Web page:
Anyway, I abandoned having more than one IM client installed a while ago. ICQ, for example, has always taken up gobs of RAM, and was one of the main reasons I wanted to consolidate a few years ago. I used to use Gaim [sourceforge.net], which is a good open source client that can connect to most networks (including Jabber, so it'll work with Google Talk). For whatever reason though, it kept crashing on me whenever I'd send a file, so now I'm using Trillian [trillian.cc] (Pro), which has worked very well for me. (Much better than the 1.x version I tried several years ago, if anyone hasn't tried it in a while.)

    As for the networks themselves, I have contacts on the major four (ICQ, AIM, MSN, Yahoo) and really, the features of each aren't that different when they're all in the same client; it's all mostly small things. ICQ doesn't have the thing that shows when you're typing, for example. But for me, if they can do text chat well and can send files, they're fine for my usage.
    • The newer versions of GAIM have become much more capable and stable.

      I almost switched back to Trillian at one point, but now I'm glad I stuck with GAIM.

  • by beejhuff (186291) on Wednesday November 30, 2005 @05:17PM (#14151242) Homepage
    That's pretty beneficial, and as far as I know that's the reason we use it at Dell, at least for internal IM needs.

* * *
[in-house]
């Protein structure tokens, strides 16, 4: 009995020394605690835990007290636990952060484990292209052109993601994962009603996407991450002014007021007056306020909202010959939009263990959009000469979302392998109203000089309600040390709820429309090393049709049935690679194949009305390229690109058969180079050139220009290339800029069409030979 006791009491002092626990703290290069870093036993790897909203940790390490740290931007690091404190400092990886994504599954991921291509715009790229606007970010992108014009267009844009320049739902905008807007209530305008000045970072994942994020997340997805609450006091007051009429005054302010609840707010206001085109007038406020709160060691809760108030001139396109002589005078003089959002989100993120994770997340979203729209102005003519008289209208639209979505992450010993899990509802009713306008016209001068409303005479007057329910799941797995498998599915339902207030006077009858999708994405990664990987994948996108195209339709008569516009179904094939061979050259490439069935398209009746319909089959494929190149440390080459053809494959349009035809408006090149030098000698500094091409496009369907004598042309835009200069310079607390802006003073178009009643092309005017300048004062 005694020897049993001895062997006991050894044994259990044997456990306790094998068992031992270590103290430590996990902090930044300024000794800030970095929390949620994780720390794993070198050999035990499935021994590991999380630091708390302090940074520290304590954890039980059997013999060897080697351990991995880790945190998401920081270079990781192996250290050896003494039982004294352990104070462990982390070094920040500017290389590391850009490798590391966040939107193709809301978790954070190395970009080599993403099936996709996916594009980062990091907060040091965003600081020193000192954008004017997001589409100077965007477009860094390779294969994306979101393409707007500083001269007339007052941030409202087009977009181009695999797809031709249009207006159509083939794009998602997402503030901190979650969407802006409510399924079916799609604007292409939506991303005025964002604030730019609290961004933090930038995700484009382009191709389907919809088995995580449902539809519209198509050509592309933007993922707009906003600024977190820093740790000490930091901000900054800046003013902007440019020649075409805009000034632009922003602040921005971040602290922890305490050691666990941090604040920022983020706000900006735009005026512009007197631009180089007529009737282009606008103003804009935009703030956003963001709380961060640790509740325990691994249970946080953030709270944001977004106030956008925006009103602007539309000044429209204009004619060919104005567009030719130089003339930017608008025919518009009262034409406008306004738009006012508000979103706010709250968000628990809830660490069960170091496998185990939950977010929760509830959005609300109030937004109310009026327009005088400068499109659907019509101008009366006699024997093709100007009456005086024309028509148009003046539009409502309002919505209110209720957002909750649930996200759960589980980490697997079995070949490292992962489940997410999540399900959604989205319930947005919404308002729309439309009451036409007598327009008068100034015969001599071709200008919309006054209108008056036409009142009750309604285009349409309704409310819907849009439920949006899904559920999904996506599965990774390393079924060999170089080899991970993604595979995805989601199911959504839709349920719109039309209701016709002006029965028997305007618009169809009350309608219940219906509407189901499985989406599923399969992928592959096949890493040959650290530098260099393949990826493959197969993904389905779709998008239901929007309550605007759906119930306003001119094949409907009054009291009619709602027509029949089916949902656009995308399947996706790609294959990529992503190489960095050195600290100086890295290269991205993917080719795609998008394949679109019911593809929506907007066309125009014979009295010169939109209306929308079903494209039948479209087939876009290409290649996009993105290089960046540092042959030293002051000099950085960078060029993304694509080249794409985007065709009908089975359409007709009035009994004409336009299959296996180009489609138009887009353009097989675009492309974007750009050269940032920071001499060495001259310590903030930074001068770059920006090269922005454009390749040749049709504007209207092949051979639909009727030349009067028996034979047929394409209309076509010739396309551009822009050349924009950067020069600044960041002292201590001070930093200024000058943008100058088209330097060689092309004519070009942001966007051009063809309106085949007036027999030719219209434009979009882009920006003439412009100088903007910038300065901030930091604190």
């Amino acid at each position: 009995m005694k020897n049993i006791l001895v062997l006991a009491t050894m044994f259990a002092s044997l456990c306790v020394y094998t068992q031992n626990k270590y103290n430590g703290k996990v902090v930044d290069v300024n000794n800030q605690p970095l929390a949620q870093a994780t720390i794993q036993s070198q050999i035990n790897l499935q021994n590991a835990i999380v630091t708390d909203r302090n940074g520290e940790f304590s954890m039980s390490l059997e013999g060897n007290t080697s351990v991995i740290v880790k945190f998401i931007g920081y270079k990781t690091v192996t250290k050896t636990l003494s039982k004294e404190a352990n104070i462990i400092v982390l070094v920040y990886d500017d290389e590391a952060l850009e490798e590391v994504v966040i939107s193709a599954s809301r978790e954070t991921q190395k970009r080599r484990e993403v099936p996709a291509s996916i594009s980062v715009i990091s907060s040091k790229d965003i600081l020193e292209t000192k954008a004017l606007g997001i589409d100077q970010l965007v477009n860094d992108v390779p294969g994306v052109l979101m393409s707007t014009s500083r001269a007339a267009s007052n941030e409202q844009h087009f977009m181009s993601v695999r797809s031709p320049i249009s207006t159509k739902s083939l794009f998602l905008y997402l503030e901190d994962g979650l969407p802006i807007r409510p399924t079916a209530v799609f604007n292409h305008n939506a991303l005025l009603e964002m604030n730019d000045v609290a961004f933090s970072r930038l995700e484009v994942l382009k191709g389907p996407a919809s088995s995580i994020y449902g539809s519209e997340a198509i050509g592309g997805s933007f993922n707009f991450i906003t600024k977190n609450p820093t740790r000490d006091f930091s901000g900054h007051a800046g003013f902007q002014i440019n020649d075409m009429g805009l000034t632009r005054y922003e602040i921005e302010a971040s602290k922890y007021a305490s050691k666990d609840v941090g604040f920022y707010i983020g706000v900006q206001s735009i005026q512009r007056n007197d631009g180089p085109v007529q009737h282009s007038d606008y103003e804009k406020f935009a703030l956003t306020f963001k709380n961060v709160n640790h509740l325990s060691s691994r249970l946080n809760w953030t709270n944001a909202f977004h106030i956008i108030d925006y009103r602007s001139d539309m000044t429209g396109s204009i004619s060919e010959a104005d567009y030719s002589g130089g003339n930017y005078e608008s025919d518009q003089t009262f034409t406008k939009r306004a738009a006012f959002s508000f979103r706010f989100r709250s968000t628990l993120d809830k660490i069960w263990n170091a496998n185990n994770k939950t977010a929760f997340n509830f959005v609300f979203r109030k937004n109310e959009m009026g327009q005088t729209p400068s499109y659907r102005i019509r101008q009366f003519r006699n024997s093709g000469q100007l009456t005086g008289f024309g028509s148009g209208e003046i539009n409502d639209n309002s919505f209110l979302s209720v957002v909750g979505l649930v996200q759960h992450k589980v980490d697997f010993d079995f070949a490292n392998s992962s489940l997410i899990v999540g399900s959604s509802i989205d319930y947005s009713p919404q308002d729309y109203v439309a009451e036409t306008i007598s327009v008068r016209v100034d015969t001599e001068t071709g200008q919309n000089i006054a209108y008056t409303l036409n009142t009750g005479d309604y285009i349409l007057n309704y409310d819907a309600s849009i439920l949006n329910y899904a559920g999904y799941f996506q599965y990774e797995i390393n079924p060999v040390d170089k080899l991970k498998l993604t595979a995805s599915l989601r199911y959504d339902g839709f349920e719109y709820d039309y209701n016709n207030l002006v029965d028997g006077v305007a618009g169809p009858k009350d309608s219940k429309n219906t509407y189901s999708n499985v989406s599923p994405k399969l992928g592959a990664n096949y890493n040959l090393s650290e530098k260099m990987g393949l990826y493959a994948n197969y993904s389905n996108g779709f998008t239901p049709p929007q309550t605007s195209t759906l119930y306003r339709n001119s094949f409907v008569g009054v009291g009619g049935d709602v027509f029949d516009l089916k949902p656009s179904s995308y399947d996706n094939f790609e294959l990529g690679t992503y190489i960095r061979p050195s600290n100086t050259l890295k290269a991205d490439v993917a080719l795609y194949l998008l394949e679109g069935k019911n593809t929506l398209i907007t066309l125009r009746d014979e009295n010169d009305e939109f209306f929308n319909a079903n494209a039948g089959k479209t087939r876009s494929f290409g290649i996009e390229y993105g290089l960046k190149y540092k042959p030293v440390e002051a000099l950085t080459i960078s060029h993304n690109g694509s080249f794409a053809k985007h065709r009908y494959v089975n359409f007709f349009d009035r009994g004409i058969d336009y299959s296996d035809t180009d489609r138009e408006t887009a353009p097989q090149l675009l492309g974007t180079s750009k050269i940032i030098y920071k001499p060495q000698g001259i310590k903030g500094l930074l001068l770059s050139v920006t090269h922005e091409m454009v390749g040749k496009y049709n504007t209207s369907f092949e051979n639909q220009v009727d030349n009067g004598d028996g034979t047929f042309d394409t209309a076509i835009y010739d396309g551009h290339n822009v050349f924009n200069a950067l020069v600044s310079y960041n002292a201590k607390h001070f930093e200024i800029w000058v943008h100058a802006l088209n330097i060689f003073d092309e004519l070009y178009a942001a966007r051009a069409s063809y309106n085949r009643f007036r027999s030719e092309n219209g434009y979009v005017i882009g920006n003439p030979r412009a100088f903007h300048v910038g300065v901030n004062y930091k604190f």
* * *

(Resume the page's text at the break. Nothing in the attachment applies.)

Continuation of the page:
• Jabber can intergreat with LDAP.
    • SIP is just a protocol that a lot of people implement. SIP is implemented by Polycom for phones and by a number of other companies. It handles voice quite well apparently.

      Office Communicator / Messenger / Microsoft Live Communications Server is only one implementation.

      As far as I am concerned, having rolled it out to a thousand and a few people, although it scales quite well, the fact that you have to pay per user per month for federation out to the other networks (AOL/ICQ, Windows Messenger, Yahoo!) I thin
  • by under_score (65824) <mishkin-slashdot ... m ['ber' in gap]> on Wednesday November 30, 2005 @05:17PM (#14151246) Homepage
    I actually haven't seen this in an IM client, but it would be cool. Tie in to a networking system like LinkedIn or build in the capacity so that if you choose, you can browse and create connections through your friends list.
    • Let's think about social networking for a second. I as a college student use The Facebook, and Livejournal. Livejournal lists people's instant messaging identifiers, but no way from Livejournal to send people an instant message. Why not? Second, if I pay my phone company $50/month for unlimited communications, why can't my IM client use that line to make calls and let me talk on a headset?

      The computer needs to be the Rolodex of the future, with phone, e-mail, and text messaging built in.

      They still haven't p